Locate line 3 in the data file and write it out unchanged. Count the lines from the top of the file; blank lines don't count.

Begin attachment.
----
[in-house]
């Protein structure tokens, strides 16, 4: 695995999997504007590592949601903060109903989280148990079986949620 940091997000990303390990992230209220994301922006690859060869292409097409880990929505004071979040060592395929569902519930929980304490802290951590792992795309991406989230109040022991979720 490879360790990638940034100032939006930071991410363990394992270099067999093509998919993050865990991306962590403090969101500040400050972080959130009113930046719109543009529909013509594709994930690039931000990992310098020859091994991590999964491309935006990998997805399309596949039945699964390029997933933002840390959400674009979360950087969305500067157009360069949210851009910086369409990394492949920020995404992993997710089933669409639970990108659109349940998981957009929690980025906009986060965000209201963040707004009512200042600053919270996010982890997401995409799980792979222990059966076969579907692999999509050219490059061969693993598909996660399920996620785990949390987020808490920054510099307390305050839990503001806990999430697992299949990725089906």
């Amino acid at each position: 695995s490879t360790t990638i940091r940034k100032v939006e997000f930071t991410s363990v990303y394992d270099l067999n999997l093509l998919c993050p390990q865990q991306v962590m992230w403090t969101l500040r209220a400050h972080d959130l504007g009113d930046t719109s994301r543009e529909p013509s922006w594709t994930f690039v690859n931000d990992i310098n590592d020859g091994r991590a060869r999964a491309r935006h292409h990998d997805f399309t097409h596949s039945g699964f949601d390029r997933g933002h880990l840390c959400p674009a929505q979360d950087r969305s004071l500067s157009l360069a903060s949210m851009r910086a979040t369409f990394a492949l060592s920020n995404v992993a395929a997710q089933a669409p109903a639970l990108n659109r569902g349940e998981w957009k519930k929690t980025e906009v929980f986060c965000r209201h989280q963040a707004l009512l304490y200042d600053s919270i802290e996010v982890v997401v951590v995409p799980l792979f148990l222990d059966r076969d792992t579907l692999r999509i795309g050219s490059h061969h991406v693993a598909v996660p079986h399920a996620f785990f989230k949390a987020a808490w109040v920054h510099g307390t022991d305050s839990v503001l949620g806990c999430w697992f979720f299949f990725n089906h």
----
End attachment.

């Amino acid at each position: 695995s490879t360790t990638i940091r940034k100032v939006e997000f930071t991410s363990v990303y394992d270099l067999n999997l093509l998919c993050p390990q865990q991306v962590m992230w403090t969101l500040r209220a400050h972080d959130l504007g009113d930046t719109s994301r543009e529909p013509s922006w594709t994930f690039v690859n931000d990992i310098n590592d020859g091994r991590a060869r999964a491309r935006h292409h990998d997805f399309t097409h596949s039945g699964f949601d390029r997933g933002h880990l840390c959400p674009a929505q979360d950087r969305s004071l500067s157009l360069a903060s949210m851009r910086a979040t369409f990394a492949l060592s920020n995404v992993a395929a997710q089933a669409p109903a639970l990108n659109r569902g349940e998981w957009k519930k929690t980025e906009v929980f986060c965000r209201h989280q963040a707004l009512l304490y200042d600053s919270i802290e996010v982890v997401v951590v995409p799980l792979f148990l222990d059966r076969d792992t579907l692999r999509i795309g050219s490059h061969h991406v693993a598909v996660p079986h399920a996620f785990f989230k949390a987020a808490w109040v920054h510099g307390t022991d305050s839990v503001l949620g806990c999430w697992f979720f299949f990725n089906h």